11 Nouns That Only Have a Plural Form

iStock.com/Wega52
iStock.com/Wega52

Of all the grammar concepts we have, “plural” seems to be one of the most straightforward. You got one thing? It’s singular. Got more than one thing? It’s plural. But alas, language is always less straightforward than we expect. The way we conceptualize something—as one thing or many things—doesn’t always match up with the way our word for it behaves. There are some nouns that only have a plural form, regardless of how we think of them. They are known as pluralia tantum, Latin for “plural only.” Here are 11 of them.

1. Scissors

Scissors has a plural verb agreement. We say, “the scissors are over there,” not "the scissors is over there." Scissors likes to hang on to its s. We can say “give me a pair of scissors,” but not “give me a scissor.” True, there is a sense in which scissors are two objects, two blades, being used as one tool, and many similar tools are also pluralia tantum: pliers, tongs, tweezers, forceps. But not all such tools are plural. A clamp, a bear trap, and a flat iron are also tools made of two joined parts, and they are singular.

2. Goggles

Goggles, glasses, and binoculars only show up in the plural. They are also generally conceived of as unitary objects, though they are made up of two connected parts. When new words are coined for things that function in front of the eyes, they will usually inherit the grammatical plurality (Blue Blockers, RayBans), but not always (see View-Master, Google Glass).

3. Pants

In the rarefied world of fashion reporting, you may see pant show up as a singular noun (“a floral pant is a must-have for spring”), but for the rest of us, pants is strictly plural. The tendency toward plural forms for clothing that provides separate enclosures for the two legs is strong: shorts, jeans, bloomers, tights, leggings, trousers, chaps, etc. The tendency for new such words to be coined with plurality is also strong: bell bottoms, skinnies, capris. We even say things like, “Levis are popular,” even though the brand name is actually not plural, but possessive—Levi’s.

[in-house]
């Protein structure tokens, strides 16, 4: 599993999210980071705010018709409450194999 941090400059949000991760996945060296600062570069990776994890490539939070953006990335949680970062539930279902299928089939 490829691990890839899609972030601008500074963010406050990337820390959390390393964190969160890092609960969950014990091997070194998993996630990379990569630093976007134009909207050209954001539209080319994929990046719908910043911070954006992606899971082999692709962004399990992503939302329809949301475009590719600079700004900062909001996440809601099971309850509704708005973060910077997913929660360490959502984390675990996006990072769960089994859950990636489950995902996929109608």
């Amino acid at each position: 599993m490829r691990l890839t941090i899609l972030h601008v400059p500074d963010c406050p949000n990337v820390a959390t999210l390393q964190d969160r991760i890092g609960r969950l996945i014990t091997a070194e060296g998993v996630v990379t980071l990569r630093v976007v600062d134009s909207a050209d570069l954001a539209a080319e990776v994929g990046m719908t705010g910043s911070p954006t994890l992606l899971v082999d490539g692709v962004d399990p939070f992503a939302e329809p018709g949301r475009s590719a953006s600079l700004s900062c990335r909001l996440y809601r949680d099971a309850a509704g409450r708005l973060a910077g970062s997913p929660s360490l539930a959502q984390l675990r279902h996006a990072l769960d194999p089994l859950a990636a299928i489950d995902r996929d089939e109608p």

4. Panties

The word underwear is a mass noun that takes singular agreement (“your underwear is showing”) but there are a cluster of pluralia tantum underwear words. In addition to panties, we have drawers, boxers, briefs, and tighty whities. Interestingly, thong is singular (perhaps because leg enclosure has little to do with it?), and so is bra (though it shares the shape characteristics of glasses and goggles).

5. Clothes

Pluralia tantum are often objects that involve some kind of connected pairing of two identical things, but they can also be terms for large collections of dissimilar things. Clothes, for example, can be shirts, pants, skirts, jackets, or underwear (we never say clothe to mean a singular item of clothing). Similarly, manners can be ways of talking, eating, or greeting.

6. Riches

There are a number of pluralia tantum that refer to possession or ownership. In addition to riches, there are furnishings, belongings, earnings, and valuables.

7. Jitters

There are also a few pluralia tantum having to do with mood or feelings. You can have the blues or be in the doldrums, but not have a blue or be in a doldrum. Likewise, jitters, willies, and heebie-jeebies always come in groups.

8. Shenanigans

Words for activities that might be individually very different in their specifics but similar in some general aspect will sometimes be pluralia tantum. You may indulge in shenanigans, heroics, or hysterics, or sometimes all three.

9. Remains

There is a small group of pluralia tantum for what’s left after the dust has settled. They may be remains, ruins, or leftovers.

10. Annals

There does happen to be a singular noun annal. It means the recorded events of one year. But we almost never see it this way. Most of us use annals in the way we use other plurals from set, antiquated phrases—pluralia tantum like alms and amends.

11. Suds

Suds is a strange one. Usually a word for a mass of stuff made of of teeny, tiny individuated parts will be a mass noun. For example, rice, sand, sugar, and salt are all mass nouns. Mass nouns have singular verb agreement (“the rice is cooked”). Suds is a plural noun and has plural agreement (“the suds are everywhere”). Does this mean we care more about individual soap bubbles than individual grains of rice? Probably not. Is that what a sud even is? A bubble? It doesn’t matter anyway, because we can know what suds are without knowing what a sud is. That’s the beauty of pluralia tantum.

A version of this list first ran in 2013.

Turn Your LEGO Bricks Into a Drone With the Flybrix Drone Kit

Flyxbrix/FatBrain
Flyxbrix/FatBrain